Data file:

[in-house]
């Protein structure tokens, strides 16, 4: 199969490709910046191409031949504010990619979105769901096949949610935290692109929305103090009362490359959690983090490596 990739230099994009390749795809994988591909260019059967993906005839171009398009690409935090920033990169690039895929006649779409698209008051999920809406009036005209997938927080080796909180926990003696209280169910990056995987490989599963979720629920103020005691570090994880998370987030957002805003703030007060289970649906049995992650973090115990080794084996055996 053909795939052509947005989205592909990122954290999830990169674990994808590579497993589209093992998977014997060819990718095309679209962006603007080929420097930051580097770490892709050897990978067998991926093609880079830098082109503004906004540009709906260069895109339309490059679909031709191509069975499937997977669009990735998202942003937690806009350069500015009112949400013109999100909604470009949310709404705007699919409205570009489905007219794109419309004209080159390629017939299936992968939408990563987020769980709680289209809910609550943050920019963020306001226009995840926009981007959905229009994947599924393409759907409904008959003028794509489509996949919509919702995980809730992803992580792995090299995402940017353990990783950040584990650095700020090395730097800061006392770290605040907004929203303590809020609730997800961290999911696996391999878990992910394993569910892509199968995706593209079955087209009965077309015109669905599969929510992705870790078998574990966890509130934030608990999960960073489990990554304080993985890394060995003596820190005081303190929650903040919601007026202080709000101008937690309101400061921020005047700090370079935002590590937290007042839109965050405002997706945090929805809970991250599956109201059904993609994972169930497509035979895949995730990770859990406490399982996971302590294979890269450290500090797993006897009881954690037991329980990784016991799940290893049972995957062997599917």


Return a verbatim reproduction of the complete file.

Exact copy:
[in-house]
């Protein structure tokens, strides 16, 4: 199969490709910046191409031949504010990619979105769901096949949610935290692109929305103090009362490359959690983090490596 990739230099994009390749795809994988591909260019059967993906005839171009398009690409935090920033990169690039895929006649779409698209008051999920809406009036005209997938927080080796909180926990003696209280169910990056995987490989599963979720629920103020005691570090994880998370987030957002805003703030007060289970649906049995992650973090115990080794084996055996 053909795939052509947005989205592909990122954290999830990169674990994808590579497993589209093992998977014997060819990718095309679209962006603007080929420097930051580097770490892709050897990978067998991926093609880079830098082109503004906004540009709906260069895109339309490059679909031709191509069975499937997977669009990735998202942003937690806009350069500015009112949400013109999100909604470009949310709404705007699919409205570009489905007219794109419309004209080159390629017939299936992968939408990563987020769980709680289209809910609550943050920019963020306001226009995840926009981007959905229009994947599924393409759907409904008959003028794509489509996949919509919702995980809730992803992580792995090299995402940017353990990783950040584990650095700020090395730097800061006392770290605040907004929203303590809020609730997800961290999911696996391999878990992910394993569910892509199968995706593209079955087209009965077309015109669905599969929510992705870790078998574990966890509130934030608990999960960073489990990554304080993985890394060995003596820190005081303190929650903040919601007026202080709000101008937690309101400061921020005047700090370079935002590590937290007042839109965050405002997706945090929805809970991250599956109201059904993609994972169930497509035979895949995730990770859990406490399982996971302590294979890269450290500090797993006897009881954690037991329980990784016991799940290893049972995957062997599917």